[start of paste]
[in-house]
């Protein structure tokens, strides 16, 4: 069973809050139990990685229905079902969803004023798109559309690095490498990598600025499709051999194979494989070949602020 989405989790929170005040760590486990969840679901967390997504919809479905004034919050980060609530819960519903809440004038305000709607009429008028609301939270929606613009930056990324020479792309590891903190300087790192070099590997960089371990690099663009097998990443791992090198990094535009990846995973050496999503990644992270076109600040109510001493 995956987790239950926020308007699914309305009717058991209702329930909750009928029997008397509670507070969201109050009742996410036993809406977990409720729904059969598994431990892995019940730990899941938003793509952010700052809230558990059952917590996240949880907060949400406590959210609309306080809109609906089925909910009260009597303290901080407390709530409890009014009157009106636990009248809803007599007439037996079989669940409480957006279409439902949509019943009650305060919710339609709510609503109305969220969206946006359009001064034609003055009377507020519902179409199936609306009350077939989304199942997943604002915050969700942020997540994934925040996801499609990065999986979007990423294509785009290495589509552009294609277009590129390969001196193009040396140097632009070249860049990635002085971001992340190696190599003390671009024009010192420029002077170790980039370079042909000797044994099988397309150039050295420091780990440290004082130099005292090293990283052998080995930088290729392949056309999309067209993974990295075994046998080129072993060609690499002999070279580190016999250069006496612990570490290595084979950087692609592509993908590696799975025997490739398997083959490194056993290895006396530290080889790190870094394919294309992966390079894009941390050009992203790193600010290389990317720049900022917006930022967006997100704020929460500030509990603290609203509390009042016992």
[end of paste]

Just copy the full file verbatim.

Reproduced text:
[in-house]
């Protein structure tokens, strides 16, 4: 069973809050139990990685229905079902969803004023798109559309690095490498990598600025499709051999194979494989070949602020 989405989790929170005040760590486990969840679901967390997504919809479905004034919050980060609530819960519903809440004038305000709607009429008028609301939270929606613009930056990324020479792309590891903190300087790192070099590997960089371990690099663009097998990443791992090198990094535009990846995973050496999503990644992270076109600040109510001493 995956987790239950926020308007699914309305009717058991209702329930909750009928029997008397509670507070969201109050009742996410036993809406977990409720729904059969598994431990892995019940730990899941938003793509952010700052809230558990059952917590996240949880907060949400406590959210609309306080809109609906089925909910009260009597303290901080407390709530409890009014009157009106636990009248809803007599007439037996079989669940409480957006279409439902949509019943009650305060919710339609709510609503109305969220969206946006359009001064034609003055009377507020519902179409199936609306009350077939989304199942997943604002915050969700942020997540994934925040996801499609990065999986979007990423294509785009290495589509552009294609277009590129390969001196193009040396140097632009070249860049990635002085971001992340190696190599003390671009024009010192420029002077170790980039370079042909000797044994099988397309150039050295420091780990440290004082130099005292090293990283052998080995930088290729392949056309999309067209993974990295075994046998080129072993060609690499002999070279580190016999250069006496612990570490290595084979950087692609592509993908590696799975025997490739398997083959490194056993290895006396530290080889790190870094394919294309992966390079894009941390050009992203790193600010290389990317720049900022917006930022967006997100704020929460500030509990603290609203509390009042016992």